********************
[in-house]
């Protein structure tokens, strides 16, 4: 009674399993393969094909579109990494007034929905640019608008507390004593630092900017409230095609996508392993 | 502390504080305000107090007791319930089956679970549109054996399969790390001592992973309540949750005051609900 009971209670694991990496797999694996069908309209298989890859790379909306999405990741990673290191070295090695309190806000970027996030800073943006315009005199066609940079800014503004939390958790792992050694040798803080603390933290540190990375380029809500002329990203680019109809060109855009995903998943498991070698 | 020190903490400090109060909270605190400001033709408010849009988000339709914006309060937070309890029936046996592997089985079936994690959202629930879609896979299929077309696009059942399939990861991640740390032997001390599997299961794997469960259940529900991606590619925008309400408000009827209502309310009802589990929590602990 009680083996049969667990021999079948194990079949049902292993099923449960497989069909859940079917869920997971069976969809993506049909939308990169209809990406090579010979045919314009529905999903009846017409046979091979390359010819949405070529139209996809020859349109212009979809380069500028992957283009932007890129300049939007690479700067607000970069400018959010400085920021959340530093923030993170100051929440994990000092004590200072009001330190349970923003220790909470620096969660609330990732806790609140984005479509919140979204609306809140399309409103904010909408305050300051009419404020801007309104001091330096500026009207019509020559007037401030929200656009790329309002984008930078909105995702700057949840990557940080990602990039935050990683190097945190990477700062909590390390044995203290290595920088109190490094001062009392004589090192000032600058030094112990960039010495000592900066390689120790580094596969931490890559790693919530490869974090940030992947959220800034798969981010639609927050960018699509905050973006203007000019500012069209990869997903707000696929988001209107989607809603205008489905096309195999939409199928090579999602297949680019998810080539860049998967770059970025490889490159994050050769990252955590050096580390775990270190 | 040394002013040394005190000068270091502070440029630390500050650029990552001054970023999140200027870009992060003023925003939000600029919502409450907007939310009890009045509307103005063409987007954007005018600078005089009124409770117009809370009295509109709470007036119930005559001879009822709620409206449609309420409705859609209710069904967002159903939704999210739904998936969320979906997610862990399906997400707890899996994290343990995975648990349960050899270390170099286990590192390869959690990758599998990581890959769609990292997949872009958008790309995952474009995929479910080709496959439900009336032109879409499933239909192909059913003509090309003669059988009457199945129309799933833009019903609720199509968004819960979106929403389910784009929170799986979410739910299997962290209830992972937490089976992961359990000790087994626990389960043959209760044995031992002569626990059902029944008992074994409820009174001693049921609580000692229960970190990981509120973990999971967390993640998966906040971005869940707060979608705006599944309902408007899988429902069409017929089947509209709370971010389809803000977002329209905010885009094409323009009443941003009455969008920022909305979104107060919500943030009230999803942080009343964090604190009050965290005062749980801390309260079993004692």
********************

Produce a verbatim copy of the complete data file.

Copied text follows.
[in-house]
């Protein structure tokens, strides 16, 4: 009674399993393969094909579109990494007034929905640019608008507390004593630092900017409230095609996508392993 | 502390504080305000107090007791319930089956679970549109054996399969790390001592992973309540949750005051609900 009971209670694991990496797999694996069908309209298989890859790379909306999405990741990673290191070295090695309190806000970027996030800073943006315009005199066609940079800014503004939390958790792992050694040798803080603390933290540190990375380029809500002329990203680019109809060109855009995903998943498991070698 | 020190903490400090109060909270605190400001033709408010849009988000339709914006309060937070309890029936046996592997089985079936994690959202629930879609896979299929077309696009059942399939990861991640740390032997001390599997299961794997469960259940529900991606590619925008309400408000009827209502309310009802589990929590602990 009680083996049969667990021999079948194990079949049902292993099923449960497989069909859940079917869920997971069976969809993506049909939308990169209809990406090579010979045919314009529905999903009846017409046979091979390359010819949405070529139209996809020859349109212009979809380069500028992957283009932007890129300049939007690479700067607000970069400018959010400085920021959340530093923030993170100051929440994990000092004590200072009001330190349970923003220790909470620096969660609330990732806790609140984005479509919140979204609306809140399309409103904010909408305050300051009419404020801007309104001091330096500026009207019509020559007037401030929200656009790329309002984008930078909105995702700057949840990557940080990602990039935050990683190097945190990477700062909590390390044995203290290595920088109190490094001062009392004589090192000032600058030094112990960039010495000592900066390689120790580094596969931490890559790693919530490869974090940030992947959220800034798969981010639609927050960018699509905050973006203007000019500012069209990869997903707000696929988001209107989607809603205008489905096309195999939409199928090579999602297949680019998810080539860049998967770059970025490889490159994050050769990252955590050096580390775990270190 | 040394002013040394005190000068270091502070440029630390500050650029990552001054970023999140200027870009992060003023925003939000600029919502409450907007939310009890009045509307103005063409987007954007005018600078005089009124409770117009809370009295509109709470007036119930005559001879009822709620409206449609309420409705859609209710069904967002159903939704999210739904998936969320979906997610862990399906997400707890899996994290343990995975648990349960050899270390170099286990590192390869959690990758599998990581890959769609990292997949872009958008790309995952474009995929479910080709496959439900009336032109879409499933239909192909059913003509090309003669059988009457199945129309799933833009019903609720199509968004819960979106929403389910784009929170799986979410739910299997962290209830992972937490089976992961359990000790087994626990389960043959209760044995031992002569626990059902029944008992074994409820009174001693049921609580000692229960970190990981509120973990999971967390993640998966906040971005869940707060979608705006599944309902408007899988429902069409017929089947509209709370971010389809803000977002329209905010885009094409323009009443941003009455969008920022909305979104107060919500943030009230999803942080009343964090604190009050965290005062749980801390309260079993004692």